It is generally said that one satisfied customer is worth two. More concretely, a client who is satisfied with the work provided is in a position to propose new assignments and to recommend his service provider to other professionals. Here are 4 tips to manage your customer relationship.
1 - Be present
As a service provider, relationships are paramount. The current digital trend encourages remote collaboration. Not being present becomes a frequent pitfall.
It is not necessarily a physical presence. There are dozens of ways today to make a client feel as though you are walking beside him, holding his hand, and accompanying him.
Very concretely, being present can be: sending a text message to say that we have had a new idea, calling (except for calls planned in advance) and leaving a voice message to report on the progress of the mission, putting your client in Cc / Cci of the exchanges of emails with other employees, etc...
Your presence can be better felt by the customer if you systematically define with him the date of your next contact (appointment, phone call or other).
2 - Be transparent
This point is closely related to the previous one. In an economy that relies more and more on the intangible, it is very important to reassure the customer, by showing him all the concrete elements possible.
Here again, the tools are already available: Dropbox, Google Driveand other nails allow your client to track your progress. Whenever he wonders if he has spent his precious resources to hire you, he can be reassured by watching his project progress live.
Transparency helps to avoid misunderstandings. Be clear from the outset about what you know, what you can do, and what is not possible in the mission. There is nothing more disastrous for a freelance reputation than a disgruntled client who feels like he has been ripped off!
Being transparent with your client starts with a step that is often taken too lightly: the detailed estimate of the service. Clearly defining each step of the mission allows the client to better understand how you will meet his needs.
Once the mission has started, giving the customer access to a cloud where he can regularly check your progress will ensure the transparency of your service. If giving access to a cloud (Google Drive, Dropbox or other) seems a little too much, fixing in the quote regular renderings can be a more reasonable alternative.
3 - Be attentive
The previous points were very basic. Now we get into the more subtle elements that make the difference.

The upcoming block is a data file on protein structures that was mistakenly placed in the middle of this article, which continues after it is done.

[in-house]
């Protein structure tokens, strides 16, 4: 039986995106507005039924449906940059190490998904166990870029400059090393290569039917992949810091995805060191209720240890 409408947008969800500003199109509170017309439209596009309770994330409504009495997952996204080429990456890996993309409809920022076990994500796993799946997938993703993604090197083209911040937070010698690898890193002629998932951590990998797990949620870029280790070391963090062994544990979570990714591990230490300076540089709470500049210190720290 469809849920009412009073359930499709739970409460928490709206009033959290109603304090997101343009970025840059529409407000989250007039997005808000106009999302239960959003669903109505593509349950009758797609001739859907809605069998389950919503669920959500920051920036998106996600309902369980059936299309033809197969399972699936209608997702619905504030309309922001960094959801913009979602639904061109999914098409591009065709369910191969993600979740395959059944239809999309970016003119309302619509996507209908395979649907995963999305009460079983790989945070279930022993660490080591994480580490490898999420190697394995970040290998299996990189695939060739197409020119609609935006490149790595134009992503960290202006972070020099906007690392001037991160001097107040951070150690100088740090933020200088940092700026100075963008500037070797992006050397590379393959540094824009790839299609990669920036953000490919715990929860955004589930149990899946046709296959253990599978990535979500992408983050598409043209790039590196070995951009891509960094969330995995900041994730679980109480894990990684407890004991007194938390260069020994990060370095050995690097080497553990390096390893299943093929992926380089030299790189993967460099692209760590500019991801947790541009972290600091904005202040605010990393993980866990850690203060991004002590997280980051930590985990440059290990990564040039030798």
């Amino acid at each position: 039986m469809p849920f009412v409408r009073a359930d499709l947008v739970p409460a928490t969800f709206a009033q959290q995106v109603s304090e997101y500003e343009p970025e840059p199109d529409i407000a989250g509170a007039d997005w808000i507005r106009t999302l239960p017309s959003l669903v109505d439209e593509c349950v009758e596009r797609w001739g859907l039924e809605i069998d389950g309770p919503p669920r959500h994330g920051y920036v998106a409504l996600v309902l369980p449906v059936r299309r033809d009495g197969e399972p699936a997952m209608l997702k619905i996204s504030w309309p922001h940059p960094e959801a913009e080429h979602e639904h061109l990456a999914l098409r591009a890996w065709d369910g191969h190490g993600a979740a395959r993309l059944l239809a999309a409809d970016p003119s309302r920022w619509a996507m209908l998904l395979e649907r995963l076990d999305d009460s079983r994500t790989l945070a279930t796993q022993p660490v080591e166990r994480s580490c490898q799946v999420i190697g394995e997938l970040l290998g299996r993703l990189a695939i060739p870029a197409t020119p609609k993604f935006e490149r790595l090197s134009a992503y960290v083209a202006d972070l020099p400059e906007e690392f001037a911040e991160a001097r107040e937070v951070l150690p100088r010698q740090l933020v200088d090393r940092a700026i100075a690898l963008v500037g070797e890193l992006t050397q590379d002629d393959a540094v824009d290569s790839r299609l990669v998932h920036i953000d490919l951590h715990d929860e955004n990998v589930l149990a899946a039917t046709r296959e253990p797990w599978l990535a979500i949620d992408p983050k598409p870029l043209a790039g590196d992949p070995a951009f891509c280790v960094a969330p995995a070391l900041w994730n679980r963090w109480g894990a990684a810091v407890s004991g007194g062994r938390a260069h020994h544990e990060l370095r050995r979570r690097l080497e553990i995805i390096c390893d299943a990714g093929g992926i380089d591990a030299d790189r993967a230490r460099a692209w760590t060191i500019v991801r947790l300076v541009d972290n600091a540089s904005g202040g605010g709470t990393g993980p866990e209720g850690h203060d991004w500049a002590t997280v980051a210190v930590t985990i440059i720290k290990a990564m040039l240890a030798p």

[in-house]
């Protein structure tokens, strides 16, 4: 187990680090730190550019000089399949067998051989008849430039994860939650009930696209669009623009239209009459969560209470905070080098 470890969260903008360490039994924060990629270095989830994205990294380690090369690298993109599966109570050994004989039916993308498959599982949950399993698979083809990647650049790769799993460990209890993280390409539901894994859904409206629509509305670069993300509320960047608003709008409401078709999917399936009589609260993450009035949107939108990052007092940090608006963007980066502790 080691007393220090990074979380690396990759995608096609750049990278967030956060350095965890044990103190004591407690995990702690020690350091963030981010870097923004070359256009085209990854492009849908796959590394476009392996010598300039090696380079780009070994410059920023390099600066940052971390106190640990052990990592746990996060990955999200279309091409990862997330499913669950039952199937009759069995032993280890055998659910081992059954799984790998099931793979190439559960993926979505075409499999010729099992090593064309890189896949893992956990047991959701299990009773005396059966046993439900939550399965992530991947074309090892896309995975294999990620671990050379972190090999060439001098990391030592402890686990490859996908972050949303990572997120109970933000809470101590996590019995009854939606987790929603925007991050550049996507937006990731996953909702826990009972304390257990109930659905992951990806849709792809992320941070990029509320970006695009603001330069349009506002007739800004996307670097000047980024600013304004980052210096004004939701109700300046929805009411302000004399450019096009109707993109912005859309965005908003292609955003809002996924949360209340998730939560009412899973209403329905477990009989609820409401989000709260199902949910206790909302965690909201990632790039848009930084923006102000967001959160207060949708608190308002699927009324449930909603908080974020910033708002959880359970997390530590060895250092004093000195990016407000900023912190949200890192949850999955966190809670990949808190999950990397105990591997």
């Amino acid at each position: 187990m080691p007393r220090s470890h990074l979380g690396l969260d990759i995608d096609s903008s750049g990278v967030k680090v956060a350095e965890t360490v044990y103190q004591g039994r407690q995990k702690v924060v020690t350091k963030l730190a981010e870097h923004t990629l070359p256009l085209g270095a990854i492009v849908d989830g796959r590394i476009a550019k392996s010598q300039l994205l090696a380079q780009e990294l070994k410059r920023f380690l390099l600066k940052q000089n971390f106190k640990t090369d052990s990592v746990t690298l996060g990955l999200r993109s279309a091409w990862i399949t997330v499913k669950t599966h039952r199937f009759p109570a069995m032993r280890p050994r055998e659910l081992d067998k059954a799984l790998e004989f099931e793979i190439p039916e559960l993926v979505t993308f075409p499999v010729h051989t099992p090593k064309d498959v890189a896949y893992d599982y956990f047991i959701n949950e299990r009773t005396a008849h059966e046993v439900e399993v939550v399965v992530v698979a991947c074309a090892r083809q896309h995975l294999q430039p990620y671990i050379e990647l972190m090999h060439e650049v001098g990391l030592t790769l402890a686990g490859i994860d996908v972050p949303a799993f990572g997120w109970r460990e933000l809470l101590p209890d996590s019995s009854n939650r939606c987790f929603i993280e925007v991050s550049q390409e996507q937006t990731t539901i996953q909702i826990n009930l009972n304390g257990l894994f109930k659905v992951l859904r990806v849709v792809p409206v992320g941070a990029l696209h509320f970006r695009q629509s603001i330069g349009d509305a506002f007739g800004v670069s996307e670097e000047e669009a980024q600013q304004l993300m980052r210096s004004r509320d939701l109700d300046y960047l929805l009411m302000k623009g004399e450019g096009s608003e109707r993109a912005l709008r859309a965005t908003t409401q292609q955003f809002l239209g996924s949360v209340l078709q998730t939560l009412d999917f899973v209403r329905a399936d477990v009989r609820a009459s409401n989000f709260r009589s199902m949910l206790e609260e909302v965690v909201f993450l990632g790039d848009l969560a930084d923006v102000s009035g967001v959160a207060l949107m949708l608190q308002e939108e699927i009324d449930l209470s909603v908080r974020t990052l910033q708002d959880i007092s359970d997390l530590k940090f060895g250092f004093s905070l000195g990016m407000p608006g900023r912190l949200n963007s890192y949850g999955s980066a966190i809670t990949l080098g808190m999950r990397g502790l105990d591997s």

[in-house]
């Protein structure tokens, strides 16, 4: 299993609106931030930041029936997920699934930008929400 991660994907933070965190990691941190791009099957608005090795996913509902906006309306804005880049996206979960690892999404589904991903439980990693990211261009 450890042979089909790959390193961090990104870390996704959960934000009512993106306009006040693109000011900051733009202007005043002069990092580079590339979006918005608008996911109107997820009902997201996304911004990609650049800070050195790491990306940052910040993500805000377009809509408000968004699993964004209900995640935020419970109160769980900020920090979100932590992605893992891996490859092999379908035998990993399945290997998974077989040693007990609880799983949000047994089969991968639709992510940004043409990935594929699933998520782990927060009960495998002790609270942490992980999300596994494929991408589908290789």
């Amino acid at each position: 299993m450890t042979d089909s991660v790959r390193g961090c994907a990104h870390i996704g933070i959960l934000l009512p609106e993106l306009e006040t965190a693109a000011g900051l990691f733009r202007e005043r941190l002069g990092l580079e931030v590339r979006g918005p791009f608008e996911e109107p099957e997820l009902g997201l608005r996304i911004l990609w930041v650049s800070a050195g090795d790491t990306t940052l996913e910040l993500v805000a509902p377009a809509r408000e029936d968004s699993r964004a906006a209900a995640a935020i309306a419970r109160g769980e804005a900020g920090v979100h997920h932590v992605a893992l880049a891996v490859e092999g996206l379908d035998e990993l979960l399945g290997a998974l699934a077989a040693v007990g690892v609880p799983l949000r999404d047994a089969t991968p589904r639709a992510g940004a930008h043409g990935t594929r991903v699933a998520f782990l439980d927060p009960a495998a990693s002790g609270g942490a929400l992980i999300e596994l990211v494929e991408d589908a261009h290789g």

As in love, small attentions preserve the flame. A beautiful presentation of the deliverables, an attentive listening of the client's needs, but also of his worries and concerns (even if they are not always within the scope of the mission).
Do not hesitate to go further, and propose elements that are not in the quote, but do not require much effort for you. Maybe it's that hour lost adding an icing on the cake that will maybe make you get the next mission of your dreams!
These attentions can be very varied and added at each stage of the performance:
The list can go on and on. It is more of a posture, implied, than a list of best practices.
4 - Open your network
As a Freelancer, we often hope that our client will recommend us to his peers, friends and colleagues, and thus bring us new clients.
Young freelancers generally have the false belief that they do not yet have a network and that they must expand it permanently.
In reality, networking is also an activity based on reciprocity. One of the ways to please a client, and make a difference, is to dare to connect your client with other talented freelancers, or former clients who might have common interests. This is a key strategy to be a reference for your client, and thus build loyalty.
All these ideas are grouped together in one: just "CARE". Freelancers are turning more and more to virtual performances, performed remotely.
It's about taking the mission on his own and showing the client that, for the duration of the mission (and more), HIS problem is YOUR problem, HIS need is YOUR need. The client must feel that you are ready to go all the way to get the deliverable, the information, the product that you plan to have, and that you will not stick to the minimum agreed in the quote.
Beyond a good relationship with your client, it ensures you a good freelance posture; commitment is generally a guarantee of quality work.